Honeymoon In Red - (1987)

Lydia Lunch collaborated with a wide variety of musicians on Honeymoon in Red, including Clint Ruin (later known as Jim Foetus), Roland S. Howard and the Birthday Party. The result isn't that much different from the standard Lunch album, but it has a stronger collection of songs than her average album, and the Birthday Party captures the sound of urban life imploding, which is the sound Lunch is always striving to achieve.

Monday, April 19, 2010

Attack Of The Killer Black Eye Ball - (2009)

Spin-off from visual artist Ukawa Naohiro's Ukawanimation! project, the XXX Residents are a mysterious multimedia cosplay unit paying tribute to The Residents. Inside of the eyeballs, it is rumored that Ukawa himself is joined by musicians from iLL, Cicada... Also featured is an appearance by Japanese "noise god" Merzbow. The Japanese band are an electronical version of the original. They dress up like The Residents and they use a lot of Residents' samples and patterns.

*** 7" SINGLE ***
Rats & Monkeys / Collapse - (1979)

Saturday, April 17, 2010

City Of Fear - (1980)

The last album FM released before going into hiatus, City of Fear showed the band moving more toward a pop sound while still retaining a firm grip on their progressive rock tendencies; though you could certainly point toward either Rush or Yes as comparison points for the sound of this album, it would probably be more accurate to look at the forward-thinking Peter Gabriel albums from around the same period. The production is very crisp, songs are fairly tightly written, and there's a fairly dark and menacing edge to the sound here — keyboards and other electric/electronic instruments add a fairly dissonant edge to the otherwise traditional songwriting, which adds a very fitting claustrophobic feel for an album so titled.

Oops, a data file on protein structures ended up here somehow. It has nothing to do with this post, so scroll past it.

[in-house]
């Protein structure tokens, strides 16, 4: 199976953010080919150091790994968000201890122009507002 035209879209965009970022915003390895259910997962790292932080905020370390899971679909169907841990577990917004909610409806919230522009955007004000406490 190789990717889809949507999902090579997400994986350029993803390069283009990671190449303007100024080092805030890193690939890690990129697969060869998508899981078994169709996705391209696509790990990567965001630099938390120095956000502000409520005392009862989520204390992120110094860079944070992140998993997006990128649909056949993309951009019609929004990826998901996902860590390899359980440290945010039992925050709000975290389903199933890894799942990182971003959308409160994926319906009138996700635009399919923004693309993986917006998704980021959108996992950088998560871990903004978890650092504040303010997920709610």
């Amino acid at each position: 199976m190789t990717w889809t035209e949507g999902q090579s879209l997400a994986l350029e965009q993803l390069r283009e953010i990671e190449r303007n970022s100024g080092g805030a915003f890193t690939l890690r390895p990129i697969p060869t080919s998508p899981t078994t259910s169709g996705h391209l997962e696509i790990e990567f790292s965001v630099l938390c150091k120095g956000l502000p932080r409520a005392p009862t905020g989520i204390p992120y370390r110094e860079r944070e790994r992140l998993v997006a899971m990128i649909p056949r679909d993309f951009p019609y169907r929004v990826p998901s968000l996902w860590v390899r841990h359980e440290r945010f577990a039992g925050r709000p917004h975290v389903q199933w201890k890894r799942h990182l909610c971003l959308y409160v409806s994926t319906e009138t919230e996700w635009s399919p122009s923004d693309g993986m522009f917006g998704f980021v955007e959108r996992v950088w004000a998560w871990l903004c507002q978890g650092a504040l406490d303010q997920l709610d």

"Pulp Fiction" Music From The Motion Picture - Collector's Edition - (1994, 2002)

The soundtrack to Quentin Tarantino's darkly funny crime classic Pulp Fiction manages to recreate the film's wildly careening sense of style, violence, and humor by concentrating on the surf music that comprises the bulk of the movie's incidental music and adding a few sexy oldies integral to the film's story ("Let's Stay Together," "Son of a Preacher Man," "You Never Can Tell"). Of course, the inclusion of dialogue and Urge Overkill's seductive cover of Neil Diamond's "Girl, You'll Be a Woman Soon" don't hurt either. The two-CD collector's edition adds a second disc consisting of an interview with Quentin Tarantino (previously posted) and appends four more songs to the original soundtrack: "Since I First Met You" by the Robins, "Rumble" by Link Wray, "Strawberry Letter #23" by Brothers Johnson, and "Out of Limit" by the Marketts.

Grundstuck - (2005)

Grundstück (Grundstueck, also informally known as Supporter Album No. 2) is the second supporter's album by Einstürzende Neubauten, completed in the fall of 2005. It was shipped to supporters (fan club members) in October. The album was offered to supporters in two versions; one is just the audio CD itself, and the other version contains the DVD. This DVD contains material from the November 2004 Grundstück performance from Berlin (at the Palast der Republik). As Perpetuum Mobile picked up where the Supporter Album No. 1 left, so does Grundstück. Besides sharing its name with the last track on Perpetuum Mobile, the album seems to indicate that the dream is now over and opens with the potency the new day holds.

Thursday, April 15, 2010

Imperial F.F.R.R. - (1992)